The current economic crisis forces us to re-examine all the heretofore fixed points in our business and economic life.
As such it is a good thing. An unexpected benefit!
Ireland is a member of the European Union. In a Referendum on the Lisbon Treaty last year, the Irish people rejected the Treaty.
It is time to review what Europe has meant to Ireland in the past and what it means currently. We do this so that we can form a vision for Ireland either in or outside of the EU.
We joined Europe in 1973 as a predominantly agricultural economy. Our membership of Europe allowed Ireland to participate in a very large market for our agricultural produce; a market which was characterised by a common agricultural policy. Irish farming was subsidised. The transfers from Europe as part of the CAP for the past 36 years have amounted to no less than â‚¬40 billion (in real prices). We got another â‚¬30 billion to modernise our economy and infrastructure. .
A profound industrial revolution happened in the US in the 80’s in telephony, computer chips, personal computers, fibre optic communications, the world wide web and mobile telephony.
America could have proceeded to build the new manufacturing facilities anywhere in the world. However if they built them outside of Europe they would have been subject to tariff barriers. Many commentators spoke in terms of “fortress Europe” in the late 80’s. The world was familiar with Toshiba tape recorders being stripped down by the French to ensure compliance to French technical standards. America needed a manufacturing hub in Europe. It examined each E.U. member state to see which would be the best place. They concluded that, with a 10% tax rate on manufactured goods and a stable democratic English speaking Government that Ireland was the place to locate this manufacturing.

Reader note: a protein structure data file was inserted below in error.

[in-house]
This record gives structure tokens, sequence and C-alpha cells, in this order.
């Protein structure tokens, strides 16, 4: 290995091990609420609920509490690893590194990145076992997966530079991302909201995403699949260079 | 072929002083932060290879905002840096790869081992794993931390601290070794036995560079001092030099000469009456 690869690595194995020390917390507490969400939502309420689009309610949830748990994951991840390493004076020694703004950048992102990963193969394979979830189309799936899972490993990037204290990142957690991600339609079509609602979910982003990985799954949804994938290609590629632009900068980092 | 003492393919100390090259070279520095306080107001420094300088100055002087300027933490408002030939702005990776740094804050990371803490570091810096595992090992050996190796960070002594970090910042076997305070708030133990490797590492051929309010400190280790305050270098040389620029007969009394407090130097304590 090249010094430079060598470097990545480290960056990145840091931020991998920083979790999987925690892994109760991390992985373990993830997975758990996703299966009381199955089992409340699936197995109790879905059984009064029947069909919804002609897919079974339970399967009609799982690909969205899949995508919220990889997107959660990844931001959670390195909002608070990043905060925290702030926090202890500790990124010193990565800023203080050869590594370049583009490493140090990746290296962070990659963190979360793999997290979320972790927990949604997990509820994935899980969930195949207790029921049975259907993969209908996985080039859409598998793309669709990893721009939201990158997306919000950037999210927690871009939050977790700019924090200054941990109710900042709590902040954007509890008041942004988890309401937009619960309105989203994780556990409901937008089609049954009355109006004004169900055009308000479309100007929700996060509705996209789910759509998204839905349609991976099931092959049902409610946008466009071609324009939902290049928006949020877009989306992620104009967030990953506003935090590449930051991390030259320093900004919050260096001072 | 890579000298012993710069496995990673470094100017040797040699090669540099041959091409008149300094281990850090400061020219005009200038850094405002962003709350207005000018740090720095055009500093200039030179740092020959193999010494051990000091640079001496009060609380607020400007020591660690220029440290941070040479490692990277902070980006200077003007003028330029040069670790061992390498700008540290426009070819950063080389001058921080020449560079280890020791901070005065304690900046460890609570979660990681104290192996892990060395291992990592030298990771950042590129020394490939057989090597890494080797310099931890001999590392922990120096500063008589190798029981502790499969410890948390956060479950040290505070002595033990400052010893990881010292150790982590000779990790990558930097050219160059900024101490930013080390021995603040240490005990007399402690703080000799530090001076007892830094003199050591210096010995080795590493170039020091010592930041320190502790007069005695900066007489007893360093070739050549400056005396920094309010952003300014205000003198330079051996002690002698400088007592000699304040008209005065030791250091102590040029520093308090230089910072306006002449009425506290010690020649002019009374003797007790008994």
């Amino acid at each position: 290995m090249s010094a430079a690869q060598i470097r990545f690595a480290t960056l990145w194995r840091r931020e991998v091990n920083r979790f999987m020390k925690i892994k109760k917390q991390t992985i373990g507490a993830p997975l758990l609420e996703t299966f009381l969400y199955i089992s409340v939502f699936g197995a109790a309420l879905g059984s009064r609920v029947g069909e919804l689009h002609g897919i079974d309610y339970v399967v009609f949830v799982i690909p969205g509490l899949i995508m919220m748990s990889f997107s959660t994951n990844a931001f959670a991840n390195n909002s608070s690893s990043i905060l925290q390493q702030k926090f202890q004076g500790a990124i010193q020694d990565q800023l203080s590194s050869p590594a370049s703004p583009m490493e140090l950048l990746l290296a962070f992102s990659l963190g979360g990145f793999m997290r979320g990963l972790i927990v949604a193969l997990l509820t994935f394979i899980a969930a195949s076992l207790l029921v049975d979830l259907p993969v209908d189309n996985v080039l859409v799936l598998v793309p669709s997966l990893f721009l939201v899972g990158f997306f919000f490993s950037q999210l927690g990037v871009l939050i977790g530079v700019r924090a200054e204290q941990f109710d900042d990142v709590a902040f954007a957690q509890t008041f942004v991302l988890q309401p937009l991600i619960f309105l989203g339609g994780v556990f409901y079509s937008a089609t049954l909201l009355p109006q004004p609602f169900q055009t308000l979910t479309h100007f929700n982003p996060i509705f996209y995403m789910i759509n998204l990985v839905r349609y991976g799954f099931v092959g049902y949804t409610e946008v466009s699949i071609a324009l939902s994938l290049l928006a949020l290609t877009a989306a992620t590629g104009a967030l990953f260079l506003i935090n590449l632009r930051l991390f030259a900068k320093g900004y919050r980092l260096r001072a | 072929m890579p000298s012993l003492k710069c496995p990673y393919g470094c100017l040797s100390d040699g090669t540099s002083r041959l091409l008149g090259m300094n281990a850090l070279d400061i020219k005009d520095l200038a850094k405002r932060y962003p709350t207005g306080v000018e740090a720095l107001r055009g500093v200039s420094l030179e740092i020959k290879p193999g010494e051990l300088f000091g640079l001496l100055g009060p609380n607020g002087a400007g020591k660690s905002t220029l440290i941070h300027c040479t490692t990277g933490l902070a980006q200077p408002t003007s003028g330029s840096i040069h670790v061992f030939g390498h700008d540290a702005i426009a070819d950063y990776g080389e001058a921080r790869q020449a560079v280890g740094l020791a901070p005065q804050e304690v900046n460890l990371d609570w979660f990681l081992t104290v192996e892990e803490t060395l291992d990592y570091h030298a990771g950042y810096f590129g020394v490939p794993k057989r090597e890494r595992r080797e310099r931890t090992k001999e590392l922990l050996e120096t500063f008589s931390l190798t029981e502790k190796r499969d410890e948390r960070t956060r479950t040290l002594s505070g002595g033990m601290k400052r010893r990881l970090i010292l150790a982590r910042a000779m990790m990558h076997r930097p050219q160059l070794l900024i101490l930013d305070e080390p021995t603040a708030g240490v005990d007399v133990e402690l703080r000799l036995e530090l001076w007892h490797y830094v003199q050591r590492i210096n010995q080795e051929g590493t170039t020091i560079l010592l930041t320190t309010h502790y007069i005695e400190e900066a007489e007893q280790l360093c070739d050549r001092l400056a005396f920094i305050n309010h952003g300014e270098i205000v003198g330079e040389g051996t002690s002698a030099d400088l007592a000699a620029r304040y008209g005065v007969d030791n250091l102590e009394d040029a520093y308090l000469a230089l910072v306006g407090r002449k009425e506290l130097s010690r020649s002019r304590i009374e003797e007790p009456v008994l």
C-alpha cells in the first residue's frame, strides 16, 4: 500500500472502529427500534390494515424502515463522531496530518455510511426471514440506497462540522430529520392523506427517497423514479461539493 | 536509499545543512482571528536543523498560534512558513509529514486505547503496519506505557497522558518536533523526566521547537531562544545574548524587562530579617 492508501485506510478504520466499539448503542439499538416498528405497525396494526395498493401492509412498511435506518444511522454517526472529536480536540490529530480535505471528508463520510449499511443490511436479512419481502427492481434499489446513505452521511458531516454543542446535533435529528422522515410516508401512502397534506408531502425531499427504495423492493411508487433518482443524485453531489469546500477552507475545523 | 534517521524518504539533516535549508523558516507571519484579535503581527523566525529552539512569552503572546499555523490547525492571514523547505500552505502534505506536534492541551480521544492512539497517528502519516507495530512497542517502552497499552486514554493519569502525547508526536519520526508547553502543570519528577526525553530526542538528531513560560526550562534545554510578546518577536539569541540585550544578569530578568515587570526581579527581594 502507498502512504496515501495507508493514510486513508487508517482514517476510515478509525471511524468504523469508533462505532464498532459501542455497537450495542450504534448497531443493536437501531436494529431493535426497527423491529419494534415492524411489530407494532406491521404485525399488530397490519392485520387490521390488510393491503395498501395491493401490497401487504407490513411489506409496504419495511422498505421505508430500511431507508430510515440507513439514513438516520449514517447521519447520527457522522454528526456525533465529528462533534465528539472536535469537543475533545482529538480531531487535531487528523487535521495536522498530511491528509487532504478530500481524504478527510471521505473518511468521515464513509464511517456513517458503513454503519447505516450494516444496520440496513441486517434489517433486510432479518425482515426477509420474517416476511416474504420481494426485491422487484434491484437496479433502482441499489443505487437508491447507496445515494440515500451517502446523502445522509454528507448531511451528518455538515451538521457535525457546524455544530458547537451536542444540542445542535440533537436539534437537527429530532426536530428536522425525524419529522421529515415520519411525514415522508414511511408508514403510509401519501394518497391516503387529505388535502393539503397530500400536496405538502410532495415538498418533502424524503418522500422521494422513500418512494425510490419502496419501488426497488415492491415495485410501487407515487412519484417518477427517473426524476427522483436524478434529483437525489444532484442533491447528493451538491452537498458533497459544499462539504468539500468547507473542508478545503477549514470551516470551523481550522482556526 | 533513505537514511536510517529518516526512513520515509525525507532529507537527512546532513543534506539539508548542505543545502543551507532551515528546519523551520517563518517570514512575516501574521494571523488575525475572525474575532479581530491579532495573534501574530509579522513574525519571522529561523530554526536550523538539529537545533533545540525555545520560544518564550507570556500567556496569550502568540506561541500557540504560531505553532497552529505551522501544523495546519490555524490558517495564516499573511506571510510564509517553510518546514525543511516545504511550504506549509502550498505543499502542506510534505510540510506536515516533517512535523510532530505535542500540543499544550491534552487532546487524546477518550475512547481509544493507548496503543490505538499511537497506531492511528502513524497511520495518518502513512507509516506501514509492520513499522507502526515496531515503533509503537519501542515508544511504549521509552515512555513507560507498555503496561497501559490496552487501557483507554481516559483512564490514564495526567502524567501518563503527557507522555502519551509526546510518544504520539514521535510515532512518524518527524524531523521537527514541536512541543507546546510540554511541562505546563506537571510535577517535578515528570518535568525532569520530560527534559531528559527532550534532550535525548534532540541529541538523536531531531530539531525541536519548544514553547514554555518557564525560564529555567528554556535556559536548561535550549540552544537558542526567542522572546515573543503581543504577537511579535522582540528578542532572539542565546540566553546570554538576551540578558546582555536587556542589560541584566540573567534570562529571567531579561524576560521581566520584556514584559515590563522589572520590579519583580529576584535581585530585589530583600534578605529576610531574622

Over the ensuing decade 56 American multi-nationals invested in Ireland and created the Celtic Tiger. Membership of the EU was the key reason for our greatest period of economic expansion. We had stable English speaking government, and a 10% tax rate since 1958, with very little in the way of high economic growth. Ireland has had great difficulty in planning and building infrastructure. Albert Reynolds as Taoiseach recognised this fact. In the early 90’s, he kick started the build of our modern infrastructure with a £10 billion grant from Europe. Our roads, railways, ports, airports, sewage systems, water treatment plants were updated and modernised. 70 to 80% of all laws in Ireland emanate from Europe. Ireland has seen its telecommunications system; its electricity system; its airlines opened up to competition because of a European Directive. The EU has been responsible for the emergence of a generation of entrepreneurs, who could now create wealth in areas where only monopolies operated before competition exists to the extent that it does in Ireland only because of European intervention.
Ireland’s currency is the Euro. We share it in common with Germany, France, Spain, the Netherlands and other EU economies. It has been the most stable currency in the world since its inception. It confers on Ireland the stability of the German economy. Since we joined, our interest rates have been stable. They are adjusted by the European Central Bank so as to minimise inflation. The behaviour of the euro in the recent past has been solid in the face of great variations in other currencies.
And what of the future?